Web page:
Flamanville safety issues could delay Hinkley investment, investors warn

Utility Week, 20 April 2015

The Flamanville reactor is currently under construction in France and has already drawn criticism for running over both its schedule and budget, but fresh concerns over a manufacturing element key to the reactor’s safety has provoked fresh concern in the UK over EDF’s plans for Hinkley.

According to reports the French nuclear authority has been informed of "manufacturing anomalies" resulting in a potential weakness in the steel used to make the safety casing around the reactor.

UK investors noted on Monday morning that the impact on EDF’s earnings and the cost of the Hinkley project are likely to be negligible. But analysts at RBC Capital added that it could result in further delays to the Hinkley Point final investment decision (FiD).

“There is a likely impact to the timing of the FiD.... In summary, this is very worrying, and the fact that EDF has not elaborated on the possible impact does not help,” said analysts at RBC Capital.

A spokesperson for EDF was not immediately available to comment.

But the Office for Nuclear Regulation said in a statement that lessons would need to be learnt in France before undertaking the UK project.

“We expect learning from Flamanville to be taken into account in the manufacture of components intended for the planned new reactor at Hinkley Point C,” the ONR said.

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100% Renewables in the South-West is Possible

8 May 2015

The Stop Hinkley Campaign has called on the new Government to raise its ambitions on energy policy and transform the South-West England economy.

First the new Government needs to recognise that nuclear power is a dead duck. Then it should jump on the local energy revolution bandwagon and draw up plans for a 100% renewable energy system for the South-West by 2050, said campaign spokesperson Allan Jeffery.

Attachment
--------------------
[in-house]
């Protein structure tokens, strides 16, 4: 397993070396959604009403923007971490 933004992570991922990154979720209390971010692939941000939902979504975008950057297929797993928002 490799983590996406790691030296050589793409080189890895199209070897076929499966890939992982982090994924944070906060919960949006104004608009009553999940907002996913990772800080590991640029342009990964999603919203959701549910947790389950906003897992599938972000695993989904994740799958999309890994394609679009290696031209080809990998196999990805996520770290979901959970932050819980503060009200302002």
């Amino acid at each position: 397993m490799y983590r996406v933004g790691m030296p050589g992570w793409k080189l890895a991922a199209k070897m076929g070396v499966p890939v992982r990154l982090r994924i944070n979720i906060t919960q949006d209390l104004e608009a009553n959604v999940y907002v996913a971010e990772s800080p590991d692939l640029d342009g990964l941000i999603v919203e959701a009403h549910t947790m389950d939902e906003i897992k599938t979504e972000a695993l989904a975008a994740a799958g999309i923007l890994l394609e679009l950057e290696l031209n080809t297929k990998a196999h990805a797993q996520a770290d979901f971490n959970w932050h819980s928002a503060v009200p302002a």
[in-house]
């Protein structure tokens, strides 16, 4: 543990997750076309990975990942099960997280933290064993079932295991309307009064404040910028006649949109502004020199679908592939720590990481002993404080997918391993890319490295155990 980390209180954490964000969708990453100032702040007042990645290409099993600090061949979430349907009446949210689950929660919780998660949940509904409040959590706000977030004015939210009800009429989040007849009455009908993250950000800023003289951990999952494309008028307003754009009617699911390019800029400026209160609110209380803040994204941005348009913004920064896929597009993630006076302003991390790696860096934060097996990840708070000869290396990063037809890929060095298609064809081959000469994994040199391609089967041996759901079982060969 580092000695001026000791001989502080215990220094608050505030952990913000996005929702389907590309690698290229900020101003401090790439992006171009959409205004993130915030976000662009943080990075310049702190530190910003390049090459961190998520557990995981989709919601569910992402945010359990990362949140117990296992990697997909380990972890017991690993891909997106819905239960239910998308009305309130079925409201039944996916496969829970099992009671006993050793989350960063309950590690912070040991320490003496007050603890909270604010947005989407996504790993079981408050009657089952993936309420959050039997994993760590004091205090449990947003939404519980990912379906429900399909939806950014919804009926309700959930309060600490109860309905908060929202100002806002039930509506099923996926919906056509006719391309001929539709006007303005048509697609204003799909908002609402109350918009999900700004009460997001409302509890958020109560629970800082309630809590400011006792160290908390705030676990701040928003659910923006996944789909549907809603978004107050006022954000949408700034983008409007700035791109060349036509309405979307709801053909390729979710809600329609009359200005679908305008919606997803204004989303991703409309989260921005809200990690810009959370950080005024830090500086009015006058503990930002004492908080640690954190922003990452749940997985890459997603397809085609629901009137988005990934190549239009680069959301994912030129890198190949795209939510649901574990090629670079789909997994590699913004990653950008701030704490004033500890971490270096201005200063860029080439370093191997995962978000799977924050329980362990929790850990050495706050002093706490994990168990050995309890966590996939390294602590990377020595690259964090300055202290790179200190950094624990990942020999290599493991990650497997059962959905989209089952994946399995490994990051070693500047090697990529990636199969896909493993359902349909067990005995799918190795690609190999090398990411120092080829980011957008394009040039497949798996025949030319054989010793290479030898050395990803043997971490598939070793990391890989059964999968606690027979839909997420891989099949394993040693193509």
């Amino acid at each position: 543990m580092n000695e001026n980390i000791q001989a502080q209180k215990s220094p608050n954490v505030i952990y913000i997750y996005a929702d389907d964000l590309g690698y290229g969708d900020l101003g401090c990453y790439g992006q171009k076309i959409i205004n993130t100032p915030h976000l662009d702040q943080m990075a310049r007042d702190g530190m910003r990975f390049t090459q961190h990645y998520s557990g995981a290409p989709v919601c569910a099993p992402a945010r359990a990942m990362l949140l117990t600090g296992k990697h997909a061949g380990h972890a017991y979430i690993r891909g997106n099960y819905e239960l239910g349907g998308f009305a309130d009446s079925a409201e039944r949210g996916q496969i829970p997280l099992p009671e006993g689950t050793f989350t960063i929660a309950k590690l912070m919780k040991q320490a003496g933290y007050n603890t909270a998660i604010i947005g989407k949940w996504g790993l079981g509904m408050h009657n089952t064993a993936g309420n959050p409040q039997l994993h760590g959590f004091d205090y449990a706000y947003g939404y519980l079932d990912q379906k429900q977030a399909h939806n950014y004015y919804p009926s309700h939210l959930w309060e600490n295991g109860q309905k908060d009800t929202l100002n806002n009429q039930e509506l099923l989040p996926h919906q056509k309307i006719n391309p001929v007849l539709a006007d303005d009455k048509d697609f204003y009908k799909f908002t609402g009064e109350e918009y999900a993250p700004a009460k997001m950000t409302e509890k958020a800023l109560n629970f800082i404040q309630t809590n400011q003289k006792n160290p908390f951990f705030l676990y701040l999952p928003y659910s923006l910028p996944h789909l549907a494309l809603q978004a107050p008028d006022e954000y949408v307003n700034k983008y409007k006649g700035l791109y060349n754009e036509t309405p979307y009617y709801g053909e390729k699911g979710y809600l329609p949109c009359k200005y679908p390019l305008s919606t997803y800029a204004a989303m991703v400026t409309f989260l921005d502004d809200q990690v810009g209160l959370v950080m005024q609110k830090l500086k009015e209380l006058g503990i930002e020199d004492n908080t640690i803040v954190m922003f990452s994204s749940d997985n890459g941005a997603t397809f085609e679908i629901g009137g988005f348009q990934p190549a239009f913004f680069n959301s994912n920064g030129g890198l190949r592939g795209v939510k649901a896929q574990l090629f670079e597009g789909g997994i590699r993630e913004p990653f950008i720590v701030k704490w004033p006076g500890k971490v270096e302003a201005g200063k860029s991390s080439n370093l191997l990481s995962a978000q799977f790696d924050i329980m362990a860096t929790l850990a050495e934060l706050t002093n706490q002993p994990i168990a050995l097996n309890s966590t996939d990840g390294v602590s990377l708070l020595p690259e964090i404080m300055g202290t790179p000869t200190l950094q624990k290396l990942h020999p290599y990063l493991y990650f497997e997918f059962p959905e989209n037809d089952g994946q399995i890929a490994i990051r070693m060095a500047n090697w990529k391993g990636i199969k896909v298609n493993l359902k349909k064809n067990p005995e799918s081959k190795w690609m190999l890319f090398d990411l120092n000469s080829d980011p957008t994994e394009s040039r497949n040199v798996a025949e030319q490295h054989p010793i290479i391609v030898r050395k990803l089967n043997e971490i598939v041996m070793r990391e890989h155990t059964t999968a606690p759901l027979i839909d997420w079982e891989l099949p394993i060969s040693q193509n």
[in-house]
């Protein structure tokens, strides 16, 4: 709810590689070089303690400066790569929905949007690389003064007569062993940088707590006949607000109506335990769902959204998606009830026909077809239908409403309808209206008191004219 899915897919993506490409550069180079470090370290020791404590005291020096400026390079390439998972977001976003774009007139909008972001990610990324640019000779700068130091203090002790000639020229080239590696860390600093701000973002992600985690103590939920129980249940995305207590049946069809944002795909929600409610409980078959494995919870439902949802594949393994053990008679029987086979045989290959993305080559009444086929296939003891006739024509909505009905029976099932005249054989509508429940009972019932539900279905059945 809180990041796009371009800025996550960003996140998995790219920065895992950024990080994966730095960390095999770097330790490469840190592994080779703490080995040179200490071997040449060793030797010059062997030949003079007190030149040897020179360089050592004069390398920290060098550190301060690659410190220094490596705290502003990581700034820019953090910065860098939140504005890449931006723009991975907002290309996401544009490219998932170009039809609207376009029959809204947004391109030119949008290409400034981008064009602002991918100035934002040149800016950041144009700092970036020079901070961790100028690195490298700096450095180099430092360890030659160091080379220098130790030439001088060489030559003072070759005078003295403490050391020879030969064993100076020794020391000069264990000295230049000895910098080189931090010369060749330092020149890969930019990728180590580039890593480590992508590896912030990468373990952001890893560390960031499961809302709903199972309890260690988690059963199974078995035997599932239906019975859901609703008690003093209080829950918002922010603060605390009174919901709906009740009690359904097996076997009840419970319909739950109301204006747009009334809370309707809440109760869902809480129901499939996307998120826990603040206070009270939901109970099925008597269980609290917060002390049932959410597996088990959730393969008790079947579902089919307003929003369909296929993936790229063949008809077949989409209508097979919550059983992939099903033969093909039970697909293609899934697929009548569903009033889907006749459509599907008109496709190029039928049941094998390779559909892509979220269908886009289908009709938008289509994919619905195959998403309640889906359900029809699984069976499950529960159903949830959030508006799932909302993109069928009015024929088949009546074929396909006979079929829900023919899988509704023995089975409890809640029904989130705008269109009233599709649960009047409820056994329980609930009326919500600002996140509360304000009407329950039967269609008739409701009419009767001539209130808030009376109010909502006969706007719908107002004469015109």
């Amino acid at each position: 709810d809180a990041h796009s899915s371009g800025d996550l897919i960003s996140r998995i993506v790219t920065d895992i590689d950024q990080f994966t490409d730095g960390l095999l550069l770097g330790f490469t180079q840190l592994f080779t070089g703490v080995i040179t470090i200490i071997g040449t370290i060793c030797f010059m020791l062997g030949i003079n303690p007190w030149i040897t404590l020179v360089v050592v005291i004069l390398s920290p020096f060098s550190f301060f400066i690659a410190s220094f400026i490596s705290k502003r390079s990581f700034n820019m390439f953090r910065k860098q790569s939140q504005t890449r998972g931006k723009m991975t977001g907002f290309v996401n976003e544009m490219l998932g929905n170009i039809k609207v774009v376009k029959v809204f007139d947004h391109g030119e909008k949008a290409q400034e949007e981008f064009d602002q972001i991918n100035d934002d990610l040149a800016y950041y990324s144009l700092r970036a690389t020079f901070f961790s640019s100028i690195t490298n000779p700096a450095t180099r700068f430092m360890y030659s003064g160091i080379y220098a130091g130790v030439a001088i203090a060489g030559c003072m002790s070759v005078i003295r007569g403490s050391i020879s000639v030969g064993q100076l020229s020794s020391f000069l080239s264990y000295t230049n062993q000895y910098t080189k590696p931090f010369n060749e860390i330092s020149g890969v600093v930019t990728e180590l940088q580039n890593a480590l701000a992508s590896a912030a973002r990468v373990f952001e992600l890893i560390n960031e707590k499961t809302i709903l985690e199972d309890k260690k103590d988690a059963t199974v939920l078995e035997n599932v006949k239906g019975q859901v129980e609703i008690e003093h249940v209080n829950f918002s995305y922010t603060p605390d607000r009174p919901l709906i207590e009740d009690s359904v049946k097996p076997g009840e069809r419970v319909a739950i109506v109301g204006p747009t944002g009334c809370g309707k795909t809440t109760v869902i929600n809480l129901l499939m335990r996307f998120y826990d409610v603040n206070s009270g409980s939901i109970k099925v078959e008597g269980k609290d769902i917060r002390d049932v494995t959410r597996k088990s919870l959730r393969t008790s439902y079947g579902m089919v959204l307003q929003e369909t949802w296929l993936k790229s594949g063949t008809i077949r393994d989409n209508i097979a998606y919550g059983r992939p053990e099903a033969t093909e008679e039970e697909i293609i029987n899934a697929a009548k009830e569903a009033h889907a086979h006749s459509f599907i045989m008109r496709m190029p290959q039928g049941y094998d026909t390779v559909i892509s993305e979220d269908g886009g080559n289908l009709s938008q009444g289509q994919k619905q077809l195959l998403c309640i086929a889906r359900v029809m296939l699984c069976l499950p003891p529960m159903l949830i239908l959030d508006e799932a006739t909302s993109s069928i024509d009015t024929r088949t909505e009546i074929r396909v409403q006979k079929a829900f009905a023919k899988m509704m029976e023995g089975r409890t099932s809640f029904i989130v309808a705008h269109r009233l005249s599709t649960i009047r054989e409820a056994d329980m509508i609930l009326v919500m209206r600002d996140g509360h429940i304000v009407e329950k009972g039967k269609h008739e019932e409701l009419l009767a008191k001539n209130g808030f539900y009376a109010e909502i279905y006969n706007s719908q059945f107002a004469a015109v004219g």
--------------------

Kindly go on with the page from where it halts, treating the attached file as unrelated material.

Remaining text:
Such a programme would deliver more jobs, and cheaper energy, at a lower cost and without all the local disruption which Hinkley implies. What are we waiting for?

The new Government has a choice go-ahead with the financial millstone of nuclear power with consumers paying for decades to come with much of the expenditure flowing out of the region, or develop a sustainable energy programme which will boost local jobs and the local economy . We urge them to choose the latter. said Jeffery

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A group from Stop Hinkley went to Brussels to protest against the subsidy for Hinkley C. We were joined by representatives of anti-nuclear groups from many other countries including Austria, Holland, Belgium and Germany. The demo took place outside the EU headquarters and our Euro MP Molly Scott Cato joined the list of speakers who inspired us.

The previous European Commission has approved scandalous nuclear subsidies for the construction and operation of the largest nuclear power plants in the world at Hinkley Point. This opens the floodgates for the construction of new nuclear power plants in Europe. We have appealed directly to the European Commission to complain against it. But only when the pressure of citizens is higher than the influence of the nuclear lobby will the new EC take back the wrong decision.

The World Nuclear Industry Status Report
The World Nuclear Industry Status Report 2014
The world's nuclear statistics are distorted by an anomaly whose cause is not technical but political. Three years after the Fukushima events started unfolding on 11 March 2011, government, industry and international institutional organizations continue to misrepresent the effects of the disaster on the Japanese nuclear program. To find a more appropriate way to deal with this situation, the World Nuclear Industry Status Report 2014 proposes a new category called Long-Term Outage. Click here for report

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Page Updated 09-May-2015

22 April 2015
No way nukes! Challenging the mainstream 'concensus' for nuclear power

All the 'main' political parties are backing nuclear power in bold defiance of all the evidence that it's expensive, dangerous and not even low-carbon, writes David Lowry. Even George Osborne just admitted that Hinkley C is 'unaffordable' - but supports it anyway. For a rational nuclear policy, the way is Green.
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09 Mar 2015
Hinkley Point: the Beginning of the End
Jonathon Porritt always said that the two proposed new reactors at Hinkley Point would never get built. Now he's not just saying it: he's absolutely convinced that they’ll never get built.
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What will be the total cost of nuclear waste?
We won't know until the final bill has been totted up in thousands of years. EdF won't take on that liability. EdF and the UK government are planning to dump it onto future generations.



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